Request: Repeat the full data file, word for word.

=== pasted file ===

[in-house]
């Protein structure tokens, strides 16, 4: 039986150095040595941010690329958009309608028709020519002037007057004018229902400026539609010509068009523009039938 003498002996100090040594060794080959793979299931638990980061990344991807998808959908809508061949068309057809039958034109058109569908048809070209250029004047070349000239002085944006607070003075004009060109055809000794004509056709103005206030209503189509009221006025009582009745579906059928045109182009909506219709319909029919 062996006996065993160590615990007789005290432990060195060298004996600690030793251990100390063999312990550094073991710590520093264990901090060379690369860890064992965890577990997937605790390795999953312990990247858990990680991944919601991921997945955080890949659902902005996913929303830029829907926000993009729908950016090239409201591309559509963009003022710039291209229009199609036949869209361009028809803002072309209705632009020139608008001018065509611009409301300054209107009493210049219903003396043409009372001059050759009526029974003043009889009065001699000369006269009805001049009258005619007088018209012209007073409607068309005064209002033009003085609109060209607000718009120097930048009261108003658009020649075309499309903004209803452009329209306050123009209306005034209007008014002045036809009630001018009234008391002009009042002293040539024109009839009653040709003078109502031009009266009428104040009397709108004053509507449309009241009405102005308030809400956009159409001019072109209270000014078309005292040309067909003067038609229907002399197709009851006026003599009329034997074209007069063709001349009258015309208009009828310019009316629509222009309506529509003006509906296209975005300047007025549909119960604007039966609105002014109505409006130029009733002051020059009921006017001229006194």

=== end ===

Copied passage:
[in-house]
């Protein structure tokens, strides 16, 4: 039986150095040595941010690329958009309608028709020519002037007057004018229902400026539609010509068009523009039938 003498002996100090040594060794080959793979299931638990980061990344991807998808959908809508061949068309057809039958034109058109569908048809070209250029004047070349000239002085944006607070003075004009060109055809000794004509056709103005206030209503189509009221006025009582009745579906059928045109182009909506219709319909029919 062996006996065993160590615990007789005290432990060195060298004996600690030793251990100390063999312990550094073991710590520093264990901090060379690369860890064992965890577990997937605790390795999953312990990247858990990680991944919601991921997945955080890949659902902005996913929303830029829907926000993009729908950016090239409201591309559509963009003022710039291209229009199609036949869209361009028809803002072309209705632009020139608008001018065509611009409301300054209107009493210049219903003396043409009372001059050759009526029974003043009889009065001699000369006269009805001049009258005619007088018209012209007073409607068309005064209002033009003085609109060209607000718009120097930048009261108003658009020649075309499309903004209803452009329209306050123009209306005034209007008014002045036809009630001018009234008391002009009042002293040539024109009839009653040709003078109502031009009266009428104040009397709108004053509507449309009241009405102005308030809400956009159409001019072109209270000014078309005292040309067909003067038609229907002399197709009851006026003599009329034997074209007069063709001349009258015309208009009828310019009316629509222009309506529509003006509906296209975005300047007025549909119960604007039966609105002014109505409006130029009733002051020059009921006017001229006194």